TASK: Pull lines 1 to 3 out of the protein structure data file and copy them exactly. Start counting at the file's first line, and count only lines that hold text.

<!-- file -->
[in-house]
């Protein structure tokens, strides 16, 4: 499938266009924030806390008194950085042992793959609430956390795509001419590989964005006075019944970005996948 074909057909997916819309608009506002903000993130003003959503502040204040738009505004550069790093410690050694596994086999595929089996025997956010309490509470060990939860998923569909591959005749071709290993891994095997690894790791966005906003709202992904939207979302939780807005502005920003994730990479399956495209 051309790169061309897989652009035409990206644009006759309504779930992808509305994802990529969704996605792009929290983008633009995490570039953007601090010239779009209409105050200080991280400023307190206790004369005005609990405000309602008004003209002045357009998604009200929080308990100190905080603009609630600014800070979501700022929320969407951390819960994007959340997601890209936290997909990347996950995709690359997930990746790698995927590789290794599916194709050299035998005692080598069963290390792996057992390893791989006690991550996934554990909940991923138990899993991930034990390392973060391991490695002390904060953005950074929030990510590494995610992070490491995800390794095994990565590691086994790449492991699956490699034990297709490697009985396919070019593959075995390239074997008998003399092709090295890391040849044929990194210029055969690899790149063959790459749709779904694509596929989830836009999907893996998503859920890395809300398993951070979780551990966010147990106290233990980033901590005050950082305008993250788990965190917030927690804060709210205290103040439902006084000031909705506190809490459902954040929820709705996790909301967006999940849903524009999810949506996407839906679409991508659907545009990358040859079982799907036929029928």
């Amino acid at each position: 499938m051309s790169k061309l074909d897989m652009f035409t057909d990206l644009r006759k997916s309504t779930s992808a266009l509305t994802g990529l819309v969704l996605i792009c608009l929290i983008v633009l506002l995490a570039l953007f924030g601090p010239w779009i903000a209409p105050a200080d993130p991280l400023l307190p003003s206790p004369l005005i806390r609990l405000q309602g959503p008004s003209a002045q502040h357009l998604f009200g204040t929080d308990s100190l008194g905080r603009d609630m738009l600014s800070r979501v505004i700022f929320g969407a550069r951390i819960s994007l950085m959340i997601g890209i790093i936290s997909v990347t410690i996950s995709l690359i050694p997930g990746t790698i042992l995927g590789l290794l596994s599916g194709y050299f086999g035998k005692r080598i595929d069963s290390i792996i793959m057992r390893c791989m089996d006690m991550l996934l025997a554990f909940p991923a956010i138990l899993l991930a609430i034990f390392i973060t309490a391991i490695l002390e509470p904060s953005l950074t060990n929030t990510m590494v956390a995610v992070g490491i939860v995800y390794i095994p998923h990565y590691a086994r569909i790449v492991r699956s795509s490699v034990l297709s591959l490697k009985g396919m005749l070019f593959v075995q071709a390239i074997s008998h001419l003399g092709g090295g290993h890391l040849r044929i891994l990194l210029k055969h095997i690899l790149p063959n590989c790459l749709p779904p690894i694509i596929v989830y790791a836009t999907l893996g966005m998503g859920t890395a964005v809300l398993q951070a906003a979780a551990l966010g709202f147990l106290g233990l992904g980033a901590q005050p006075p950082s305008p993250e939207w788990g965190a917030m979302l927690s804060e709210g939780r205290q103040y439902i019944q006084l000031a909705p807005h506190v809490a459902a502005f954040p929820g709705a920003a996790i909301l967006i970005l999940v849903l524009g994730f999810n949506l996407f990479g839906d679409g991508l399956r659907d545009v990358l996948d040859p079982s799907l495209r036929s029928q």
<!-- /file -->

[in-house]
């Protein structure tokens, strides 16, 4: 499938266009924030806390008194950085042992793959609430956390795509001419590989964005006075019944970005996948 074909057909997916819309608009506002903000993130003003959503502040204040738009505004550069790093410690050694596994086999595929089996025997956010309490509470060990939860998923569909591959005749071709290993891994095997690894790791966005906003709202992904939207979302939780807005502005920003994730990479399956495209 051309790169061309897989652009035409990206644009006759309504779930992808509305994802990529969704996605792009929290983008633009995490570039953007601090010239779009209409105050200080991280400023307190206790004369005005609990405000309602008004003209002045357009998604009200929080308990100190905080603009609630600014800070979501700022929320969407951390819960994007959340997601890209936290997909990347996950995709690359997930990746790698995927590789290794599916194709050299035998005692080598069963290390792996057992390893791989006690991550996934554990909940991923138990899993991930034990390392973060391991490695002390904060953005950074929030990510590494995610992070490491995800390794095994990565590691086994790449492991699956490699034990297709490697009985396919070019593959075995390239074997008998003399092709090295890391040849044929990194210029055969690899790149063959790459749709779904694509596929989830836009999907893996998503859920890395809300398993951070979780551990966010147990106290233990980033901590005050950082305008993250788990965190917030927690804060709210205290103040439902006084000031909705506190809490459902954040929820709705996790909301967006999940849903524009999810949506996407839906679409991508659907545009990358040859079982799907036929029928």
């Amino acid at each position: 499938m051309s790169k061309l074909d897989m652009f035409t057909d990206l644009r006759k997916s309504t779930s992808a266009l509305t994802g990529l819309v969704l996605i792009c608009l929290i983008v633009l506002l995490a570039l953007f924030g601090p010239w779009i903000a209409p105050a200080d993130p991280l400023l307190p003003s206790p004369l005005i806390r609990l405000q309602g959503p008004s003209a002045q502040h357009l998604f009200g204040t929080d308990s100190l008194g905080r603009d609630m738009l600014s800070r979501v505004i700022f929320g969407a550069r951390i819960s994007l950085m959340i997601g890209i790093i936290s997909v990347t410690i996950s995709l690359i050694p997930g990746t790698i042992l995927g590789l290794l596994s599916g194709y050299f086999g035998k005692r080598i595929d069963s290390i792996i793959m057992r390893c791989m089996d006690m991550l996934l025997a554990f909940p991923a956010i138990l899993l991930a609430i034990f390392i973060t309490a391991i490695l002390e509470p904060s953005l950074t060990n929030t990510m590494v956390a995610v992070g490491i939860v995800y390794i095994p998923h990565y590691a086994r569909i790449v492991r699956s795509s490699v034990l297709s591959l490697k009985g396919m005749l070019f593959v075995q071709a390239i074997s008998h001419l003399g092709g090295g290993h890391l040849r044929i891994l990194l210029k055969h095997i690899l790149p063959n590989c790459l749709p779904p690894i694509i596929v989830y790791a836009t999907l893996g966005m998503g859920t890395a964005v809300l398993q951070a906003a979780a551990l966010g709202f147990l106290g233990l992904g980033a901590q005050p006075p950082s305008p993250e939207w788990g965190a917030m979302l927690s804060e709210g939780r205290q103040y439902i019944q006084l000031a909705p807005h506190v809490a459902a502005f954040p929820g709705a920003a996790i909301l967006i970005l999940v849903l524009g994730f999810n949506l996407f990479g839906d679409g991508l399956r659907d545009v990358l996948d040859p079982s799907l495209r036929s029928q």